Blackhawks

Hayes 'dangerous' in debut

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Hayes 'dangerous' in debut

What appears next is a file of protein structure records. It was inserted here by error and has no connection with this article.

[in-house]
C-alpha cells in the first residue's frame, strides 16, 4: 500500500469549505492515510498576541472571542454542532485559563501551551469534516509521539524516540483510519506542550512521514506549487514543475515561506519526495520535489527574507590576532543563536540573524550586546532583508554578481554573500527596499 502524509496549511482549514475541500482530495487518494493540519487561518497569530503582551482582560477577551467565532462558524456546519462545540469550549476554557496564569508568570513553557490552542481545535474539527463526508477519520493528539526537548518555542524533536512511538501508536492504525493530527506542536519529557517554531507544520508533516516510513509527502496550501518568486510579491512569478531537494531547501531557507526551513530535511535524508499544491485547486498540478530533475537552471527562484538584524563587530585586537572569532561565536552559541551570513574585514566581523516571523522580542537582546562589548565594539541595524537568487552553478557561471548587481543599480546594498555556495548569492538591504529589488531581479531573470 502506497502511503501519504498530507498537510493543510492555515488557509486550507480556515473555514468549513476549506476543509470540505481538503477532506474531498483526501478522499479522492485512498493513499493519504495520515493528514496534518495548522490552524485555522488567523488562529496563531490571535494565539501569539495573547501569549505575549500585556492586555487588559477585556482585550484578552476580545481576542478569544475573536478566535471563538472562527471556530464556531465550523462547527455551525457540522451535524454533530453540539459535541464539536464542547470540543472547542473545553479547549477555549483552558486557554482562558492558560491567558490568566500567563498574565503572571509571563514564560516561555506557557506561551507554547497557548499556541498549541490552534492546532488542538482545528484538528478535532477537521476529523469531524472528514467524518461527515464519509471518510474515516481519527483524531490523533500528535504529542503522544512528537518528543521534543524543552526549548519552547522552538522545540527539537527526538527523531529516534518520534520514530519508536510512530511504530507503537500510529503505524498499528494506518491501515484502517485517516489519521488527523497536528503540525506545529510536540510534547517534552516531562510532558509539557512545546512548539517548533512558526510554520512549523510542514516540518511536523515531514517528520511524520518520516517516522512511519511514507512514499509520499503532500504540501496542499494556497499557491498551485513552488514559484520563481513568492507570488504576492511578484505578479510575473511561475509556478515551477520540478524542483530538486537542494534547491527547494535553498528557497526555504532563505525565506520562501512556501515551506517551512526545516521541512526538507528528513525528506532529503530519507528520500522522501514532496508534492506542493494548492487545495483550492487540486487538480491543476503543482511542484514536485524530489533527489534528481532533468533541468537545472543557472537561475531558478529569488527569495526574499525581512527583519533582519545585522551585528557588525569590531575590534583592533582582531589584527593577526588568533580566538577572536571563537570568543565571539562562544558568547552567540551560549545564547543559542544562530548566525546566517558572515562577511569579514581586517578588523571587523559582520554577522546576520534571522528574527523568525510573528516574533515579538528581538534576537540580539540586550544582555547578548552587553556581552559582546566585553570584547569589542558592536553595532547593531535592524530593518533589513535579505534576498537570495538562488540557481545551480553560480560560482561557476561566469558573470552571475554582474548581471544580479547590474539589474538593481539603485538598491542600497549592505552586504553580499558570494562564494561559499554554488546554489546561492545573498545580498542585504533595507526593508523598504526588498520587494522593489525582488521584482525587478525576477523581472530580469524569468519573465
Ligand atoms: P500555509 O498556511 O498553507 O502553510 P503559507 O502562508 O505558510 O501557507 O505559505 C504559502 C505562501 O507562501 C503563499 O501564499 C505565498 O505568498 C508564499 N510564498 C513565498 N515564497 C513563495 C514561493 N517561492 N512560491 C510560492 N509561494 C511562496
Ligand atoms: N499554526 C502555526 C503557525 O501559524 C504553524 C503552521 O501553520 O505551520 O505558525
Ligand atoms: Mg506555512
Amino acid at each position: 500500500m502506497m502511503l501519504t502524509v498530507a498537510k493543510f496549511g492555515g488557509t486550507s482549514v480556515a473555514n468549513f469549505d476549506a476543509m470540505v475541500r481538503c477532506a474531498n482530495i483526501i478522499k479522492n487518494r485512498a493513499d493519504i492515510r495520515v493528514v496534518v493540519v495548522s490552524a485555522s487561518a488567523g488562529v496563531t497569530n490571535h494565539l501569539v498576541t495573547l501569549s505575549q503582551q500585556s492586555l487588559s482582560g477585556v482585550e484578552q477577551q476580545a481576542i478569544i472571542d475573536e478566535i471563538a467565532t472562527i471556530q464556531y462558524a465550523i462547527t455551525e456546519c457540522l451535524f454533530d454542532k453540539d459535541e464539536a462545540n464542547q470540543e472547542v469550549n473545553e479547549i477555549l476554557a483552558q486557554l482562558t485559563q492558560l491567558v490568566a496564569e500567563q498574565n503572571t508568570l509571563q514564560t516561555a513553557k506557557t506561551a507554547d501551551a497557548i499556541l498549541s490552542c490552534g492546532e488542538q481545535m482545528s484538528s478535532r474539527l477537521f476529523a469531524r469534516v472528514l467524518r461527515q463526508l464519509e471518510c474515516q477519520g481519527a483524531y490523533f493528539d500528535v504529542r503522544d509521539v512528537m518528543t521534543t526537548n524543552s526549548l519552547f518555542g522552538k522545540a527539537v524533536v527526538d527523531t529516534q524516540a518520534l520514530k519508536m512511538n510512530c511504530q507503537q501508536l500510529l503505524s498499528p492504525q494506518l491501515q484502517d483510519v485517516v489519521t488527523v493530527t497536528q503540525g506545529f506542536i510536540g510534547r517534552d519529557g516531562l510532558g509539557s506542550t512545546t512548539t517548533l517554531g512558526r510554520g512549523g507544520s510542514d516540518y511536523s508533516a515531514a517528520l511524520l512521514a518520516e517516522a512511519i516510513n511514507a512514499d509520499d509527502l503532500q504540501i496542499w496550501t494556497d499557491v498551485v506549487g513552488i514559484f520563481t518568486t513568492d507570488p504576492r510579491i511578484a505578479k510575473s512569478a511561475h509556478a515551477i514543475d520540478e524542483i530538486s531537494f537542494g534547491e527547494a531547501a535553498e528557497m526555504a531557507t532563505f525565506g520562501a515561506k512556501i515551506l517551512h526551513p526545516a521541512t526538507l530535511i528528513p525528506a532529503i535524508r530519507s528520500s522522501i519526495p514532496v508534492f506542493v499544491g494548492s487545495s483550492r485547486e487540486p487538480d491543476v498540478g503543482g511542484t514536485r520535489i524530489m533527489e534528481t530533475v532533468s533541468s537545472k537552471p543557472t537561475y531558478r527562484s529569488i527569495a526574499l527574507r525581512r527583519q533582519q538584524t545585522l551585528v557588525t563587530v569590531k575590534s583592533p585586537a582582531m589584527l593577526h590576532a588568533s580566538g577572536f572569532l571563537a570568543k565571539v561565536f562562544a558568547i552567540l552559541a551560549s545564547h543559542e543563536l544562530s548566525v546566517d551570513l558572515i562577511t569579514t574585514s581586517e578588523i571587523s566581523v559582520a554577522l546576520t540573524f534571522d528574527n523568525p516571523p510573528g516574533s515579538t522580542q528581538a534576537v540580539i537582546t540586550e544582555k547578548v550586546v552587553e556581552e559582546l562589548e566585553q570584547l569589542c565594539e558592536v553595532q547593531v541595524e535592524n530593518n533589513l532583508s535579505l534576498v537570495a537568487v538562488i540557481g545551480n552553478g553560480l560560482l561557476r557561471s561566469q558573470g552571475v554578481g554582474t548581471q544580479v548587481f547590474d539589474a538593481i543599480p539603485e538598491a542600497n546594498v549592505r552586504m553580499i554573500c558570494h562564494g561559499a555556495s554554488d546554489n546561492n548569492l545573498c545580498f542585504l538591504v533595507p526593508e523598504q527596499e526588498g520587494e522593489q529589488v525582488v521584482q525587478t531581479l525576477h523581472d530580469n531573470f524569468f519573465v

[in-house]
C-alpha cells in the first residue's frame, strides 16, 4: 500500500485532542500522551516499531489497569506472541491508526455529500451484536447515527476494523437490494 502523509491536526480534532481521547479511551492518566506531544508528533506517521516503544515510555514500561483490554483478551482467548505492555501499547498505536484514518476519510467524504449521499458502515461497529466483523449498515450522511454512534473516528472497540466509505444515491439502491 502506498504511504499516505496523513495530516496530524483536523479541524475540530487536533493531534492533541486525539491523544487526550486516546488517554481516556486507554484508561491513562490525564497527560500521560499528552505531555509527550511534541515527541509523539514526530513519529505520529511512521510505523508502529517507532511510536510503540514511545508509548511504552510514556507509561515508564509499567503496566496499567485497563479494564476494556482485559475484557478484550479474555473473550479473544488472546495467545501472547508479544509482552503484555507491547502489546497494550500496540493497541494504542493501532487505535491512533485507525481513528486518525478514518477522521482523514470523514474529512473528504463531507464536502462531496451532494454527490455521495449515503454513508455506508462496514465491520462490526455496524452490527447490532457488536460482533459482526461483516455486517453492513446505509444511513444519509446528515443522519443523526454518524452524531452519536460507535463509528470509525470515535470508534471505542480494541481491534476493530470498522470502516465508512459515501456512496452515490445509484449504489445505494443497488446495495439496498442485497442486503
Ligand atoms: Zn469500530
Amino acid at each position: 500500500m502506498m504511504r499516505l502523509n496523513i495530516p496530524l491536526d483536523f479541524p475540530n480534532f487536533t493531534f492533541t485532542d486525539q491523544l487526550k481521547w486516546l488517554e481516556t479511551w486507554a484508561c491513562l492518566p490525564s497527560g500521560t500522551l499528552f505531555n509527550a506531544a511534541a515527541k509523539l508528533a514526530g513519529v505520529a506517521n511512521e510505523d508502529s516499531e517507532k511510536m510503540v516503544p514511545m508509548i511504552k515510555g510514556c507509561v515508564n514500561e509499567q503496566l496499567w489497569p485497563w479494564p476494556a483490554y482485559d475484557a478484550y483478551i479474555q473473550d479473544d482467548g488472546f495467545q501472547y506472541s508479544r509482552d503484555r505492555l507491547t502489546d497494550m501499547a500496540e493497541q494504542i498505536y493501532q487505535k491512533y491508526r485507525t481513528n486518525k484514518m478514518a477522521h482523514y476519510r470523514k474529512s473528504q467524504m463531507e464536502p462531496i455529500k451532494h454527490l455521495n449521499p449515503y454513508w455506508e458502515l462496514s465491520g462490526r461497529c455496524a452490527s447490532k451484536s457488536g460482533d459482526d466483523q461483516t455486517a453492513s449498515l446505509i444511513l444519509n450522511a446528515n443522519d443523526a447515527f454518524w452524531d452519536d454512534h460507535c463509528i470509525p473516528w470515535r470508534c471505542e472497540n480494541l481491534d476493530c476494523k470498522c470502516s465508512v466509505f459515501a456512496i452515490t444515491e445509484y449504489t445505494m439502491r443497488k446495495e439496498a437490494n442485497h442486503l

Jimmy Hayes' NHL debut came on one of the biggest stages possible. No, it wasnt a playoff game, but the Blackhawks regular-season game against division rival Detroit certainly had that feel.And while Hayes didnt log a ton of minutes, coach Joel Quenneville liked what he saw from the rookie when he was on the ice.He had a great first shift and he still had presence, Quenneville said after the Blackhawks 3-2 victory over Detroit on Friday night. He had good physicality, strength with the puck and he was dangerous around the net. He didnt play a ton but it was a good first game for him.Hayes played about eight and a half minutes, recording two shots on goal, a blocked shot and four hits, tied for team best with Daniel Carcillo. Playing with Jamal Mayers and Andrew Brunette on the fourth line, the group had scoring opportunities early. Hayes himself clanged one off the post.The 6-foot-6, 221-pound Hayes is the latest Blackhawks prospect to have a chance with the big team. But unlike the past few seasons when the Blackhawks were doing the Rockford shuffle due to money constraints, now theyre doing it to see what their farm team has to offer.And why shouldnt they look at their options? They have plenty of them, mainly among the forward ranks. Some have asked if its hurting the young players development. No, it isnt. Their development is still mainly with Rockford, not with the Blackhawks. Not yet, anyway.So far, none of the prospects have latched on for a long ride in Chicago. Part of that is because of the Blackhawks depth and health: theyve both been good. In some cases, the kids just arent ready for the big stage.How long will Hayes stay? If he keeps building on his debut game, it could be for a little bit. With Hayes here, the Blackhawks have 23 on the roster and can stay that way as long as they want no salary-cap, shuffle-inducing problems here anymore.Hayes is the latest to get the opportunity, one he called a dream come true when he arrived earlier this week. What he does with it is up to him.